Ruthin’s bells will ring out again

The restoration of the bells at St Peter’s Church in Ruthin, north Wales, has brought an intriguing bellringing tradition back to the Medieval town.
Large bell on harness
Bell being removed for restoration

The eight bells at Grade I listed St Peter’s Church have been restored thanks to a £96,300 National Lottery Heritage Fund grant. Alongside the return of Sunday ringing, the church is reinstating a town tradition that harks back hundreds of years.   

Keeping the curfew 

During the Middle Ages, Ruthin’s residents had good reason to know the time. Peter Furniss, bellringer and member of the project’s Bell Restoration Committee, explains: “At that time, a curfew bell was rung daily by hand. Its purpose was to warn residents that they must be indoors by 8pm, when the town’s gates closed, otherwise they could be arrested.”  

“Traditions and customs like these form a key part of local people’s identity and can foster great pride in the heritage that’s on their doorsteps."

Stephen Barlow, Head of Engagement for The National Lottery Heritage Fund in Wales

The current set of bells in the church, which date from the mid-1800s, had deteriorated so badly that they could only be rung once a week in this way. Peter says that has changed: “We’ve not only been able to restore the bells, but add an electronic mechanism to the tenor bell so it chimes automatically at 8pm every day. This is keeping the tradition alive for local people and restoring the heritage of Ruthin – though of course we won’t be throwing anyone in jail anymore!” 

Restored bells
The restored bells

 

Ringing again after the coronavirus  

Bellringing has currently ceased across the UK due to the introduction of social distancing measures designed to slow down the transmission of COVID-19. The historic parallel of the curfew bell being brought back now hasn’t escaped Peter: “Thanks to its electronic mechanism, the curfew bell continues to sound – it’s a strange coincidence that it has made a return as local people are being asked to once again restrict their movements.” 

As to when all eight bells will be heard again, Peter feels optimistic: “We’re currently training a new band of ringers – now on hold, but we will continue when we can. Bellringing has been around for hundreds of years, through tumultuous times including great fires, revolutions and world wars – when it was also restricted. With the support of our new recruits, Ruthin’s bells will ring out again.”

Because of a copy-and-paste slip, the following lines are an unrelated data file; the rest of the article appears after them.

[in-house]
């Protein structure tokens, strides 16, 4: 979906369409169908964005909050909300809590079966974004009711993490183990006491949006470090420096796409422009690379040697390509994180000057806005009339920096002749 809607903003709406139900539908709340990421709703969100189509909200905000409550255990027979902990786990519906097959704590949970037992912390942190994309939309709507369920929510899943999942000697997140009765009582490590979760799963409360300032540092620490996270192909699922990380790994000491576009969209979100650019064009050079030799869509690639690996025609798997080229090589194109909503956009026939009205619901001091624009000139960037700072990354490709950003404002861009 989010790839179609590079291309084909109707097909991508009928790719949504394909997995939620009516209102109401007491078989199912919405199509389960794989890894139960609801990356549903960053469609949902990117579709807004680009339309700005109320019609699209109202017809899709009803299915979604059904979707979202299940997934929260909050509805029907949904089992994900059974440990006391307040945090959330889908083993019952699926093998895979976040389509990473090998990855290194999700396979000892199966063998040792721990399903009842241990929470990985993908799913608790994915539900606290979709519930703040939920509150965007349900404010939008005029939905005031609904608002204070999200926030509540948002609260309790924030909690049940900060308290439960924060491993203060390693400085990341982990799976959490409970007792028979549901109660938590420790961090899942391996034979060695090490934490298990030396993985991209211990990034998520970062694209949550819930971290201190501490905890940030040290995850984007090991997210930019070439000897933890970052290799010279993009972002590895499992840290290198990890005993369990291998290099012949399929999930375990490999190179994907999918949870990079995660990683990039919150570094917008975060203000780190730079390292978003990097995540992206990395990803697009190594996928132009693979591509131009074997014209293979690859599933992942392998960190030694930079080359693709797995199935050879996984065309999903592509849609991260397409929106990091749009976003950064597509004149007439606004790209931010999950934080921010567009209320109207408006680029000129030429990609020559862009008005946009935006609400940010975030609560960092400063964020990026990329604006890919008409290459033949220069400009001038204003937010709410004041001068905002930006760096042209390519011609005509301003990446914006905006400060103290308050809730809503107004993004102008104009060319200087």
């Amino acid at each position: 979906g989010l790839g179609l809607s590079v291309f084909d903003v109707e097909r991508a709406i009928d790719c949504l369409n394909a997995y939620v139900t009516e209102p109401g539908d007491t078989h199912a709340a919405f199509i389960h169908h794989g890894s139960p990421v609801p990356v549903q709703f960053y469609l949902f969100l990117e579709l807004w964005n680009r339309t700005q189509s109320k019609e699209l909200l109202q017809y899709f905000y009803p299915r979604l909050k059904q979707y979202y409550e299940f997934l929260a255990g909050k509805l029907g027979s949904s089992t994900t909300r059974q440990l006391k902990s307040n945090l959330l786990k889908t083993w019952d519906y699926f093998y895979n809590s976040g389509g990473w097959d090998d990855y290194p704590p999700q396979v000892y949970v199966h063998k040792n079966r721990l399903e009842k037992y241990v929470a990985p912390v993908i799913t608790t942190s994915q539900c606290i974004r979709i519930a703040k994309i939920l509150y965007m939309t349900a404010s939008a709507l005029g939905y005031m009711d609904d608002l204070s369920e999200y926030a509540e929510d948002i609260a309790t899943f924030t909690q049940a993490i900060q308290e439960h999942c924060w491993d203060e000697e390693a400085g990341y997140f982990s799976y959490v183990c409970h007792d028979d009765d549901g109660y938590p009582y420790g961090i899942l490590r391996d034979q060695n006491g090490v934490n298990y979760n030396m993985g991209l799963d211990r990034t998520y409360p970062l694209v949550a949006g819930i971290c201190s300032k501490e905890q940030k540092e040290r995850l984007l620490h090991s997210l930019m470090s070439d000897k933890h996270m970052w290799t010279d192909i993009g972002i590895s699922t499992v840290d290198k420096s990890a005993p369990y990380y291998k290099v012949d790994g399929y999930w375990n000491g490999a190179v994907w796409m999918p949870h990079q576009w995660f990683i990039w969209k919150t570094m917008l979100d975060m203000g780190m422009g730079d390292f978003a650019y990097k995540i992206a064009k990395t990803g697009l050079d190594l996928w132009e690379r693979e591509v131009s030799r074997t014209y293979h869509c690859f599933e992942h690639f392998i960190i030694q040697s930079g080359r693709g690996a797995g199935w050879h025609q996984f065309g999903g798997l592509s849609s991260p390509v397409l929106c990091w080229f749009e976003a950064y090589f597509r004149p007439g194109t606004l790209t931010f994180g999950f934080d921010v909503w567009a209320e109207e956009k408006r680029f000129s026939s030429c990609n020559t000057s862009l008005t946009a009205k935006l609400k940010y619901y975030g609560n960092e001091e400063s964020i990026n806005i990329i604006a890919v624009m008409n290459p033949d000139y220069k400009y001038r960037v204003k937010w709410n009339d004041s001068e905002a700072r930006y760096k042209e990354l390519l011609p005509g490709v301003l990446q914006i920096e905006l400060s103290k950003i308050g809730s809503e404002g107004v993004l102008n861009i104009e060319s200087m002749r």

Opening up bellringing 

Beyond restoring the bells, the project works have enabled more people to try their hand at bellringing. The belfry and Ringing Room have been refurbished, with modern fittings and design techniques introduced to make the bells much easier to handle. 19 new trainees aged from 18 to 70 have been taking part in weekly training sessions. Together they’ll be returning regular bellringing to Ruthin, which has been absent since the 1970s.   

Church visitors can read about the bells’ restoration and discover the important role they played throughout Ruthin’s history in a new exhibition. When bellringing is taking place, the ringers and bells will be visible through a video installation.   

Smelting works
Smelting at Loughborough Bellfoundry 

 

Keeping historic traditions thriving  

We asked Stephen Barlow, Head of Engagement for The National Lottery Heritage Fund in Wales, why he thought the project was important: “Traditions and customs like these form a key part of local people’s identity and can foster great pride in the heritage that’s on their doorsteps. This rewarding hobby will bring new people into the church and enable them to learn a new skill, keeping old traditions alive and thriving for many more years to come.” 

"Bellringing has been around for hundreds of years, through tumultuous times including great fires, revolutions and world wars – when it was also restricted. With the support of our new recruits, Ruthin’s bells will ring out again.”  

- Peter Furniss, bellringer and member of the church's Bell Restoration Committee

Local schoolchildren have been learning about the bells, which has included visiting the church and Loughborough Bellfoundry where they went for repair. The winner of a school competition to name the fifth bell – badly cracked before its restoration – chose ‘Lottie’ in recognition of National Lottery players’ support. 

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